The Showmen’s War

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The First World War engulfed every village, town and city, touching every section of the community. Today, there are memorials in almost every village honouring the war dead. However, one section of the community has until recently been largely forgotten, apart from by the CWGC, in acts of remembrance. This is the travelling showmen who fought on the frontline, contributed to the war effort at home and helped maintain morale at a time when entertainment was scarce.

  Showman engine 'Surprise' used by Mrs C. Bird of Watford with her Galloping Horses before the war,   commandeered    
  
   
   
  
    
  
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  for essential war work in Oxford in 1915

Showman engine 'Surprise' used by Mrs C. Bird of Watford with her Galloping Horses before the war, commandeered for essential war work in Oxford in 1915

Travelling showmen were, by nature, van-dwellers, itinerant professionals who provided entertainment to the working classes across the country. Their way of life was significantly disrupted by the outbreak of war in 1914, but by 1918 they could look back proudly at the contribution they had made to the war effort.

Almost 100 showmen died during the First World War, and are commemorated by the Commission, while many more volunteered to fight. This section of the community left behind families who would find life very difficult without the bread-winner - drivers, mechanics and labourers who moved their shows, built up the equipment and earnt their living - but their patriotism could never be questioned.

  Private William Culine (left) and Private Andrew Simons (right)

Private William Culine (left) and Private Andrew Simons (right)

One of those men is Andrew Simons who died on 6 November 1918 – just five days before the Armistice. The son of John and Ellen Simons who toured a Cinematograph Show around North Wales and the Midland Counties, he enlisted in May 1915 at the age of 18 and joined the 9th Battalion Welsh Regiment. On 28 April 1918, when posted near Kemmel, six miles from Ypres where the German batteries opened an offensive on the Allied artillery positions, he was left trapped under debris after a shell exploded in a nearby trench. He was later wounded in action and moved to a casualty clearing station where he died.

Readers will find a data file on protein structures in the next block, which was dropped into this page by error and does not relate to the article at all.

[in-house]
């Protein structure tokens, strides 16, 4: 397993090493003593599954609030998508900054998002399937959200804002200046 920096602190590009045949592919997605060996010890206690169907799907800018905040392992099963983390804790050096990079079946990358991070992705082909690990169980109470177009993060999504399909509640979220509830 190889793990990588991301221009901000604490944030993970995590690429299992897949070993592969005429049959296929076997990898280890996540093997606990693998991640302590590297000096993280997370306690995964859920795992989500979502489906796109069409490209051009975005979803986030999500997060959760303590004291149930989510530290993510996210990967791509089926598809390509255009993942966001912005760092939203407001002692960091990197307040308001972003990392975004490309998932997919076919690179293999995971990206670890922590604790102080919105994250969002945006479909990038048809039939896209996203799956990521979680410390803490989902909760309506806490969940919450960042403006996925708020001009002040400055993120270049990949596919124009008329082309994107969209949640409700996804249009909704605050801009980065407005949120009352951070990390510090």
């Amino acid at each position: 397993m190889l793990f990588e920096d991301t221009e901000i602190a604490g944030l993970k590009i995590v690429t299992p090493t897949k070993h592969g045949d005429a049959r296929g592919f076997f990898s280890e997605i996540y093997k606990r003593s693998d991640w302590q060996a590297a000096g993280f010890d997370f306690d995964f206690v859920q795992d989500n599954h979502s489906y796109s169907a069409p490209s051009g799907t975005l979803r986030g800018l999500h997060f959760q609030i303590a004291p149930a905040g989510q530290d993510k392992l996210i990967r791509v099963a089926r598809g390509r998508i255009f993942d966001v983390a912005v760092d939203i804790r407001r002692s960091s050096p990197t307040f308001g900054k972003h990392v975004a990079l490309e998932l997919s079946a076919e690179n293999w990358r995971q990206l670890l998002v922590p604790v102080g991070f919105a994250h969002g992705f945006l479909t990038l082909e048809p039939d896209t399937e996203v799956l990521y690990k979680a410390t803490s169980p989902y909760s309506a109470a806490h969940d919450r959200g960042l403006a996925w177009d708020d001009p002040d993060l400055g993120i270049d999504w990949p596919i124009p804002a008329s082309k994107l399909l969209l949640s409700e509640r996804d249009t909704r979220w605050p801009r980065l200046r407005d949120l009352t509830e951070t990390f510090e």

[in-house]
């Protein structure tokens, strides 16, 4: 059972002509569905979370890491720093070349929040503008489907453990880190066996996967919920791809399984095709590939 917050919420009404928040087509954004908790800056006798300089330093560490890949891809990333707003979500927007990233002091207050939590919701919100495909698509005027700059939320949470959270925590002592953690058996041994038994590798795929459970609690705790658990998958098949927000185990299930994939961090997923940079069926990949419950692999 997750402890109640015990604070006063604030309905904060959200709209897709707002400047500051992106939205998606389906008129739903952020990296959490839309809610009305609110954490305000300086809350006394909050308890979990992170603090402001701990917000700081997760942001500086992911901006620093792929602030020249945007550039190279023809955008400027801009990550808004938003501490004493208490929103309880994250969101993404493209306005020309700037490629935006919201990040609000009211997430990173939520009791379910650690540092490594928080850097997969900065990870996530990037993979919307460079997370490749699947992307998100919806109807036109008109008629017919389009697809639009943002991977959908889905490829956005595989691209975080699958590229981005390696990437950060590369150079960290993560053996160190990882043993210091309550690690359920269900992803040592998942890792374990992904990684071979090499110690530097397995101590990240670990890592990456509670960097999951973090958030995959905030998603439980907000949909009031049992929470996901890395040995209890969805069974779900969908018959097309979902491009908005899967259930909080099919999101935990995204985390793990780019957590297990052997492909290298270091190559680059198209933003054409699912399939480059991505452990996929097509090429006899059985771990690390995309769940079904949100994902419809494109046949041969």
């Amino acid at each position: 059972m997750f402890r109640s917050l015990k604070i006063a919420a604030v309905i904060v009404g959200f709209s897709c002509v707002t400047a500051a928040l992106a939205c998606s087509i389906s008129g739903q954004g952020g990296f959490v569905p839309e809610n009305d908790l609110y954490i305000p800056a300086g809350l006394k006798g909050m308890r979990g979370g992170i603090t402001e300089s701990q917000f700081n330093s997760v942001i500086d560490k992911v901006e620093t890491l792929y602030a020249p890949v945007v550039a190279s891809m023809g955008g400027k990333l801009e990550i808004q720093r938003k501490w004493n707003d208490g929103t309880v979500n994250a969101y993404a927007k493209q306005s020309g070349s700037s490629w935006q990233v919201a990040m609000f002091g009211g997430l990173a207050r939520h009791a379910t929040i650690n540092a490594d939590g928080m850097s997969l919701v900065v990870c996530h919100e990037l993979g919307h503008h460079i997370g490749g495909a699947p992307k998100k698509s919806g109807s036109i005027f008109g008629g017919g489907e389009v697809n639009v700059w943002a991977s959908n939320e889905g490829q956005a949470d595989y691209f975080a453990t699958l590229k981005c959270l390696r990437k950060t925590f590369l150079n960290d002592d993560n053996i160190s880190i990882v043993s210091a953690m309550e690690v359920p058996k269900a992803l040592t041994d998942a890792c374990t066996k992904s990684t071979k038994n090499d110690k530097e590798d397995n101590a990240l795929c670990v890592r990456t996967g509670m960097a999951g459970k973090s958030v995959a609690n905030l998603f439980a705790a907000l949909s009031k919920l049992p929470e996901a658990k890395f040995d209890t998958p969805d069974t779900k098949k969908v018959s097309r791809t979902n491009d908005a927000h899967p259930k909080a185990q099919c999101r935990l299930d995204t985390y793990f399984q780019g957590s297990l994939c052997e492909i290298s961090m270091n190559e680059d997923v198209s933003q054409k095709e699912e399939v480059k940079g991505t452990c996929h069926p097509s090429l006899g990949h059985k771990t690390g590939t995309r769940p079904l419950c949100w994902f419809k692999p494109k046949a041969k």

Another is William Culine, who was killed 100 years ago this month during the second attack of the German Spring Offensive in April 1918 and is commemorated by the CWGC on the Ploegsteert Memorial. William joined the Durham Light Infantry at the age of 18, and was posted to France in September 1917. On 12 April 1918 he was part of a platoon carrying out orders to blow up bridges at Merville, as part of Operation Georgette. The platoon came under heavy fire from the enemy and William and his company commander were shot.

His nephew, John Culine MBE, President of the Showmen’s Guild of Great Britain, rather poignantly opened a new exhibition last month, commemorating the significant role played by travelling showmen in the Great War.

A long-held ambition of the Fairground Heritage Trust, the exhibition at The Fairground Heritage Centre in Lifton, West Devon, has come to fruition thanks to National Lottery funding. The grant of more than £9,000 from the Heritage Lottery Fund (HLF), has helped create a unique opportunity to celebrate the achievements of this distinct social group.

  A book produced by The Fairground Heritage Trust detailing the contribution made by showmen to the war effort

A book produced by The Fairground Heritage Trust detailing the contribution made by showmen to the war effort

The exhibition tells the full story of the travelling showmen of Great Britain between 1914 and 1918, and how they came out of it to a very different world. It gives individual accounts from some of the soldiers who fought away from home as well as the considerable work undertaken by the Showmen’s Guild to support the Government on the Home Front. Constrained by the terms of the Defence of the Realm Act, having to abide by blackout restrictions and depleted of their young men, the showmen adapted continuing to perform where possible throughout the war.

Exhibits includes showmen’s personal accounts of their experiences in the war, information about the work of the Showmen’s Guild and how they overcame what seemed insurmountable difficulties to keep their businesses running, a roll of honour to the showmen who lost their lives, and even a replica ‘tank’ car as fitted to John Green’s Switchback, built by Simon Harris of Shropshire, and a reconstruction of a fairground throwing game, called ‘The Kaiser’s Ass’.

When peace finally came to Europe in November 1918 it took time for the world to readjust to the new world order. George Colin Campbell, a showman, supporter of the Showmen's Guild and contributor to the World's Fair newspaper, thoughtfully wrote that year: "It will be many years before we see Merry England as we once knew it. For my part I am resigned to the fact that the old days will never confront me".

  An article from The World's Fair newspaper printed during the First World War

An article from The World's Fair newspaper printed during the First World War